The Coulter Faculty Commons exists to support a campus community centered on excellence
in teaching and learning. We provide a wide variety of services to support teaching
and learning, including consultations, assessments, workshops, publications, and more.
These services are available to Western Carolina University faculty, staff, and graduate
Teaching and Learning Services
All consultations and services are voluntary, confidential and are conducted with
high professional standards. Consultation topics include, but are not limited to,
the following or click here to Learn More
- Active learning
- Course analysis
- Course Design
- Civil Discourse in the Classroom
- Classroom Management
- Faculty time management
- Large classes (transitioning to, strategies for making large classes feel smaller)
- Online Teaching and Learning
- Rubric development and utilization
- Quality Matters
- Syllabus and schedule construction
- Scholarship of Teaching and Learning projects
- Student Learning Outcome (SLO) writing and alignment
- Team-Based Learning (and other forms of problem-based learning designs)
- Test construction
- Universal Design for Learning (UDL)
Consultations may also cover work-life balance and other issues related to faculty
support. To request any of these services, please contact the Coulter Faculty Commons, or visit our offices in Hunter Library.
The two main types of assessment at WCU are Course Assessment and Program Assessment.
Course Assessment evaluates the effectiveness of instruction whereas Program Assessment
evaluates if a program serves its intended purpose. Making better use of assessment
data improves the value of any course or program in the following ways:
- Stronger course design
- Thorough analysis of assessment data
- Effective education about assessment tools
- Improved program clarification
- Better understanding of assessment processes
- Increased usability of assessment results
Academic Integrity Support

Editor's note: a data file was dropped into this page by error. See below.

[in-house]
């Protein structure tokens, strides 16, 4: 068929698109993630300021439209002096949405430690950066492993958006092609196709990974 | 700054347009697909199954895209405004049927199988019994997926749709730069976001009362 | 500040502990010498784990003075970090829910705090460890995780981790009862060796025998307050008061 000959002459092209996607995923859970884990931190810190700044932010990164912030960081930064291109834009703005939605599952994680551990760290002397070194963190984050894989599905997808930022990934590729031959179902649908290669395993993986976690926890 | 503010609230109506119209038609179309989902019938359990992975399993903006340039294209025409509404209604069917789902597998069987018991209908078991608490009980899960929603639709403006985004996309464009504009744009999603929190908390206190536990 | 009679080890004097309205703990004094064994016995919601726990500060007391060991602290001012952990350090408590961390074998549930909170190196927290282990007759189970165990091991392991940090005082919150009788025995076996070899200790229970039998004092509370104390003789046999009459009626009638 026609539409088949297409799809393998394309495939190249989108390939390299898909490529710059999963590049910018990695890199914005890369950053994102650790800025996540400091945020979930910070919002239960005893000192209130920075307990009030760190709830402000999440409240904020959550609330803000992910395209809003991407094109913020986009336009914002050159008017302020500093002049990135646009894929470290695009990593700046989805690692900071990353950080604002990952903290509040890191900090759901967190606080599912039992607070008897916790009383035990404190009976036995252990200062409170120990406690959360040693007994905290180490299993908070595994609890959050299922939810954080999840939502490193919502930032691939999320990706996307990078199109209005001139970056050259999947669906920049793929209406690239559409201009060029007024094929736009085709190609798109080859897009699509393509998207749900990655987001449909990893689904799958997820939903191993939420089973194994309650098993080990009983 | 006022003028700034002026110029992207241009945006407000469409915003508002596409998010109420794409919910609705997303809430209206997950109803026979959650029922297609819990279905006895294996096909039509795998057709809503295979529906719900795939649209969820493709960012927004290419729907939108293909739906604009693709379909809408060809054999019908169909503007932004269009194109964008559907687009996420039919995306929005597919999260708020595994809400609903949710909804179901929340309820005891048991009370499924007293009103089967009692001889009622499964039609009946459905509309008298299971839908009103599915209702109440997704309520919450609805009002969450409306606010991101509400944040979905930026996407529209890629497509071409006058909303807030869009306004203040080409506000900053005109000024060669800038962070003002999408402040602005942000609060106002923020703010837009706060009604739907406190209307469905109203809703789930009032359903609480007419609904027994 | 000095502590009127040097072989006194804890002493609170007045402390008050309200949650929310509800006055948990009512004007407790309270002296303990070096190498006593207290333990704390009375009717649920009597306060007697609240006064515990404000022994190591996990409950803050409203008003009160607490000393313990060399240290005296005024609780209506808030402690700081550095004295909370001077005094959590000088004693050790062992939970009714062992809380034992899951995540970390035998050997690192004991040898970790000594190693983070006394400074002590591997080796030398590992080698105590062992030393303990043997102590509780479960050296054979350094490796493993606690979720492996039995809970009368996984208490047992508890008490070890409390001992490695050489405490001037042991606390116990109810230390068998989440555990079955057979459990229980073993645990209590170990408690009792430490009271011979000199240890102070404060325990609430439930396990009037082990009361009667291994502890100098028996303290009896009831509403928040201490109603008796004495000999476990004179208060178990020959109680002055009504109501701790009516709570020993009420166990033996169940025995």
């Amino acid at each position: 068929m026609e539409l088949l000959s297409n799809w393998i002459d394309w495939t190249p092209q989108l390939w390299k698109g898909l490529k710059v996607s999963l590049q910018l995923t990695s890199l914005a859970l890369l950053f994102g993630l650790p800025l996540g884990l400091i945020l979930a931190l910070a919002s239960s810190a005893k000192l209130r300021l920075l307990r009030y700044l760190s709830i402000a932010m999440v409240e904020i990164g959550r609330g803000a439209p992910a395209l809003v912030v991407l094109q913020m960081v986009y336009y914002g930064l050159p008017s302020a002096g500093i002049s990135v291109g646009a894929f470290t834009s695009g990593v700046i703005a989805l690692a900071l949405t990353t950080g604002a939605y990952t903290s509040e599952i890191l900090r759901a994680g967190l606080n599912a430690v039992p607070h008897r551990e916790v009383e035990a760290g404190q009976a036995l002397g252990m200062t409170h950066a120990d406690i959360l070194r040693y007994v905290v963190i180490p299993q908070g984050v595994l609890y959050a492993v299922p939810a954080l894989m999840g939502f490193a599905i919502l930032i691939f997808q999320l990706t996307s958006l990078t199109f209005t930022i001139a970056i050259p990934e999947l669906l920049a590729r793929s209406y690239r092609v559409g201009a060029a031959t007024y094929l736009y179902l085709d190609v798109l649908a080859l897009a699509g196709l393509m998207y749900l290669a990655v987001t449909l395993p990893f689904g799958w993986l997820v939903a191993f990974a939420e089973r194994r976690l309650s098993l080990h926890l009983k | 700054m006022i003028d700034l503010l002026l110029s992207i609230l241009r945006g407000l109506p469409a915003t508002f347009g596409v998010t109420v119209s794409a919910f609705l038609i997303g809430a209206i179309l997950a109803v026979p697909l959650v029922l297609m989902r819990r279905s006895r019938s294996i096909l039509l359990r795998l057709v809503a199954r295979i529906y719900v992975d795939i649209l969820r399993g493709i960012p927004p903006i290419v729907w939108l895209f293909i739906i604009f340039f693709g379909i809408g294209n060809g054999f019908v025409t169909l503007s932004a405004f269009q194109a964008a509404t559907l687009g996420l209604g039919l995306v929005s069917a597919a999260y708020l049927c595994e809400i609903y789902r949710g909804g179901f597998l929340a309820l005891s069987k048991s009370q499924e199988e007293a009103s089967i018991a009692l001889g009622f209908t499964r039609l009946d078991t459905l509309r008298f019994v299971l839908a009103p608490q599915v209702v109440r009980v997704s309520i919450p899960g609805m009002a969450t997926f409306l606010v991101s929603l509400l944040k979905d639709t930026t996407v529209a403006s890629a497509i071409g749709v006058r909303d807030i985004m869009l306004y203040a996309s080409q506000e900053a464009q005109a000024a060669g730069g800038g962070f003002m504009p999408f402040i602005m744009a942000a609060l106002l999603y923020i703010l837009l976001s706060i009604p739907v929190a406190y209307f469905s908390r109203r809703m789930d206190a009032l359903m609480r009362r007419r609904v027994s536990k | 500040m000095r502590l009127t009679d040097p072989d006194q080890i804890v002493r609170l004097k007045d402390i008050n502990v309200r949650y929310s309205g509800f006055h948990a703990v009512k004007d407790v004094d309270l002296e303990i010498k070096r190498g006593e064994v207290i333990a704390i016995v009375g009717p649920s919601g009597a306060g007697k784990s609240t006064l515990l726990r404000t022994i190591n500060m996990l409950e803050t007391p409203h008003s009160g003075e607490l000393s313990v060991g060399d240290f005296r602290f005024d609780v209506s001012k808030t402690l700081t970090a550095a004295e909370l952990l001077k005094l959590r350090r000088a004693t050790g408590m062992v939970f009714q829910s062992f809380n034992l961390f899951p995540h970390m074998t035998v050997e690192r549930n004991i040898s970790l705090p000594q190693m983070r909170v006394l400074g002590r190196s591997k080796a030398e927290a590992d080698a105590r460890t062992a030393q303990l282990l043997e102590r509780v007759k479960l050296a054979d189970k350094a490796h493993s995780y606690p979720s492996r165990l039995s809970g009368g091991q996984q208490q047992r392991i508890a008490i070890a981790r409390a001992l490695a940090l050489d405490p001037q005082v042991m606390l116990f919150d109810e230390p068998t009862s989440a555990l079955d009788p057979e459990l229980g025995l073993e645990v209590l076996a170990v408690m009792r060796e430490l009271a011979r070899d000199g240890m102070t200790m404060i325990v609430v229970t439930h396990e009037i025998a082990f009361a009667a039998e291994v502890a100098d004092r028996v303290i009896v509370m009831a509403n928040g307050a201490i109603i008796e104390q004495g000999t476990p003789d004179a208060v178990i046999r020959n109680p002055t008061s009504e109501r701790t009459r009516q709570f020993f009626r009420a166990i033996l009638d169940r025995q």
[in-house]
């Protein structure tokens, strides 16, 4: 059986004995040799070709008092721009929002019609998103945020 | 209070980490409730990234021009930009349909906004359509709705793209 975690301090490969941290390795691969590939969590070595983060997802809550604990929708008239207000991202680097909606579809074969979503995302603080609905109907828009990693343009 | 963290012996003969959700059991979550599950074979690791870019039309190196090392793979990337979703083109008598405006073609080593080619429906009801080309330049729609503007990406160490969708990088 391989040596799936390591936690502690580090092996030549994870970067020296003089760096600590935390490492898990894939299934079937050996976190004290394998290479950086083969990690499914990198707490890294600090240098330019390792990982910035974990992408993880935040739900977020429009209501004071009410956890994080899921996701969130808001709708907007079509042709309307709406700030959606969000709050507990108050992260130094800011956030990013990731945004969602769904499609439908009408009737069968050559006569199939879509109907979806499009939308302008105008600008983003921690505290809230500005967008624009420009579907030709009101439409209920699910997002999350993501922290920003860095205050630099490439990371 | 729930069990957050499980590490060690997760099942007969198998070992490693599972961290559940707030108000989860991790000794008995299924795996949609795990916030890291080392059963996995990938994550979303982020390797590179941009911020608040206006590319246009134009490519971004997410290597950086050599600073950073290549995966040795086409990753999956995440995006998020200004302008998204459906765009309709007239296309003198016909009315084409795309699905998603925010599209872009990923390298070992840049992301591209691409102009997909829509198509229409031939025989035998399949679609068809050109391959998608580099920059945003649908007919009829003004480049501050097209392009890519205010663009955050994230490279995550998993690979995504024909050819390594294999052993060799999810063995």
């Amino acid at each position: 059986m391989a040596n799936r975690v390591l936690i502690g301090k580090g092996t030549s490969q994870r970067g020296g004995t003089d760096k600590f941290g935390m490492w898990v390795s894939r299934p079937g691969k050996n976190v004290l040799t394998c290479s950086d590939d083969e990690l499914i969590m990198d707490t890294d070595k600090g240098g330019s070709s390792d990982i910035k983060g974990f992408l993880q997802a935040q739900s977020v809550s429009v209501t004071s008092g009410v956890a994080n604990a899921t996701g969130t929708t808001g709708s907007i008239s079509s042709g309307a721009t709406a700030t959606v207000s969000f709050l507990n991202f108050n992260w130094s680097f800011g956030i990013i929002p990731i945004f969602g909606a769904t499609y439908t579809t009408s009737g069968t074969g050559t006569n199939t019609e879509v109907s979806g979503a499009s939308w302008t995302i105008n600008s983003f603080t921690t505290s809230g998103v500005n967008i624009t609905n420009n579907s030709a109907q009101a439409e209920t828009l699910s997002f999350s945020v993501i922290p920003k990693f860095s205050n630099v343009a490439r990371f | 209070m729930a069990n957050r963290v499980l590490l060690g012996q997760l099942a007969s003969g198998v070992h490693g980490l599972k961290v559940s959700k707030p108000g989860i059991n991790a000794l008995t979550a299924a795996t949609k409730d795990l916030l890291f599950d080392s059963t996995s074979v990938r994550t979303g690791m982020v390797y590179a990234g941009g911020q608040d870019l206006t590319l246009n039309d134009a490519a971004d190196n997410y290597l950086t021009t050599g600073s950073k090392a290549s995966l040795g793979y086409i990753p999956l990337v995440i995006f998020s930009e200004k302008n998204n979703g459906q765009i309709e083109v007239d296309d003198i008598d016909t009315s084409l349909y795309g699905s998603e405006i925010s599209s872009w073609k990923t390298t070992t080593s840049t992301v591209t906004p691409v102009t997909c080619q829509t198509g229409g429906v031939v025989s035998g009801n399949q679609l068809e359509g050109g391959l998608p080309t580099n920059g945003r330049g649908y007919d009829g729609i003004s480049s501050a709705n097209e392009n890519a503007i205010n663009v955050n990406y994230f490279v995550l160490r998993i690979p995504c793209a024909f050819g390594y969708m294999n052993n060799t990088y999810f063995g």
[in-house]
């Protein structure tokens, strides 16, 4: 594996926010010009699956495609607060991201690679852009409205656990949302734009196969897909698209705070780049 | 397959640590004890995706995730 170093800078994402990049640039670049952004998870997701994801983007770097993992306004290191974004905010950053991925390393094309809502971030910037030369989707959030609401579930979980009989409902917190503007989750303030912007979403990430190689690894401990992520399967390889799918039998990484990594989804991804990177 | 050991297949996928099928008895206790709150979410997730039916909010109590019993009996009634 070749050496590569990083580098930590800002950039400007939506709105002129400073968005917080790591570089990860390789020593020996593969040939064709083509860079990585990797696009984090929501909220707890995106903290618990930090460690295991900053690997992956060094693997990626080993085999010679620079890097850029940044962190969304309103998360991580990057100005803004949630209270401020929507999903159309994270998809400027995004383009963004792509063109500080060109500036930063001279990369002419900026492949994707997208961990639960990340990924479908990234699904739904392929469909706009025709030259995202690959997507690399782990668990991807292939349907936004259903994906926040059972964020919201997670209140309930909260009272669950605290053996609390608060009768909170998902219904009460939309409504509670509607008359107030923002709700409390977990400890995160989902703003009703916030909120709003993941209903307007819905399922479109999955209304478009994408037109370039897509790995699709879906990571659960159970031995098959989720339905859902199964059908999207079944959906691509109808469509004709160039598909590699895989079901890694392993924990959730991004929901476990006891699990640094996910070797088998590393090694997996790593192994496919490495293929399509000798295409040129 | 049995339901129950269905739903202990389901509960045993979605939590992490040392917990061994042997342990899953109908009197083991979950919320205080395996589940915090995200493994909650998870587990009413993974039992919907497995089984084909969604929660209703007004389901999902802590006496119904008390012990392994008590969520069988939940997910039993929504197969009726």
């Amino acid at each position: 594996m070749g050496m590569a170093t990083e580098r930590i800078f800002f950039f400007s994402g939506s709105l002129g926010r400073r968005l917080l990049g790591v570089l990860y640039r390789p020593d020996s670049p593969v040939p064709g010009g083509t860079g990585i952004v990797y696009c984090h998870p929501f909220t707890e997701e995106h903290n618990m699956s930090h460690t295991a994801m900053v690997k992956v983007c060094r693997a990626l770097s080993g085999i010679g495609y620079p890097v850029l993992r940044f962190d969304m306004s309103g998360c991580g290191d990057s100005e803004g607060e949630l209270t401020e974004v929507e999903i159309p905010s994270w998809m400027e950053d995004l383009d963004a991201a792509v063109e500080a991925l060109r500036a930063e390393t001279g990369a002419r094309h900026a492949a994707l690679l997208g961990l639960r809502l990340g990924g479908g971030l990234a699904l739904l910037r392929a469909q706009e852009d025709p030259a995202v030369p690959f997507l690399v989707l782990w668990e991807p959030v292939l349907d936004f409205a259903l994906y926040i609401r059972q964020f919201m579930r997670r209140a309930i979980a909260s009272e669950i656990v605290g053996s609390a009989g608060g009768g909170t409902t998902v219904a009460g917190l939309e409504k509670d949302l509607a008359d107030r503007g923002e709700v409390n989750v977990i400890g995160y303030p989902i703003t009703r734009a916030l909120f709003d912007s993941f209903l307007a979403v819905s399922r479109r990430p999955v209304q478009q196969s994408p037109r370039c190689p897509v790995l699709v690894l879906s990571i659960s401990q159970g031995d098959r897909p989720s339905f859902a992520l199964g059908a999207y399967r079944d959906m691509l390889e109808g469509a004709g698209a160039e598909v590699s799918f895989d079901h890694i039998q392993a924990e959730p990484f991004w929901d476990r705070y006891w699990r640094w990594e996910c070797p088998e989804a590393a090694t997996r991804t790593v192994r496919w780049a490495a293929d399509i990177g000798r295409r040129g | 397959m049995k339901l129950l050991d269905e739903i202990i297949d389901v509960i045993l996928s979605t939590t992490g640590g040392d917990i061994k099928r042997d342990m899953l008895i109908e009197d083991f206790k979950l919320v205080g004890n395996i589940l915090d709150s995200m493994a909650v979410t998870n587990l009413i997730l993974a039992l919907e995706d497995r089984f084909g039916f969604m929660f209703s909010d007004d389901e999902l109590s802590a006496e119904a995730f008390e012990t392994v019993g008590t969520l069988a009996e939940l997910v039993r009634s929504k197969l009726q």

Honesty is an important part of the education process and needs to be maintained to
make college worth more than a degree alone. WCU created the Academic Integrity Policy to uphold this standard, focusing on four main offenses that threaten the quality
of student education:
- Cheating – Using, or attempting to use, unauthorized materials, information, or study aids
in any academic exercise.
- Fabrication – Creating and/or falsifying information or citation in any academic exercise.
- Plagiarism – Representing the words or ideas of someone else as one’s own in any academic exercise.
- Self-plagiarism – Reusing work that you have already published or submitted for a class. It can involve
re-submitting an entire paper, copying, paraphrasing passages from your previous work,
or recycling old data.
- Facilitation – Helping or attempting to help someone to commit a violation of the Academic Integrity
Policy in any academic exercise (e.g. allowing another person to copy information
during an examination).
Learn More About our Academic Integrity Support
Small Group Analysis
Small Group Analysis is a method used to evaluate the effectiveness of teaching strategies
in order to help instructors improve their techniques and offer better educational
experiences. This exercise provides the instructor with constructive feedback from
students by keeping the suggestions anonymous and encouraging free communication by
eliminating the pressure of direct confrontation.
Five Simple Steps to Complete:
- Instructors submit requests to schedule a date and time with an Educational Developer
in the Faculty Commons.
- The Instructor and Educational Developer member meet to determine the purpose of the
- The Educational Developer attends arranged class period and takes 30 minutes without
the instructor present to obtain student feedback.
- The Faculty Commons staff member formulates the summaries into a report explaining
the student feedback.
- The CFC staff member and the Instructor have a final consultation discussing the report
and possible next steps.
Advantages to benefit long-term improvement:
- The anonymous nature makes students more comfortable sharing their feedback.
- The student feedback tells instructors which elements of their teaching methods are
effective or could be more effective.
- Research indicates this method is highly effective (Hurney, C., Harris, N., Bates
Prins, S., & Kruck, S. E. (2014). The Impact of a Learner-Centered, Mid-Semester Course
Evaluation on Students. The Journal of Faculty Development, 28(3), 55-62.
Trying to write your syllabus? Explore our tools and templates to help you fulfill
all the elements needed. Syllabus Resources
Other Publications and Resources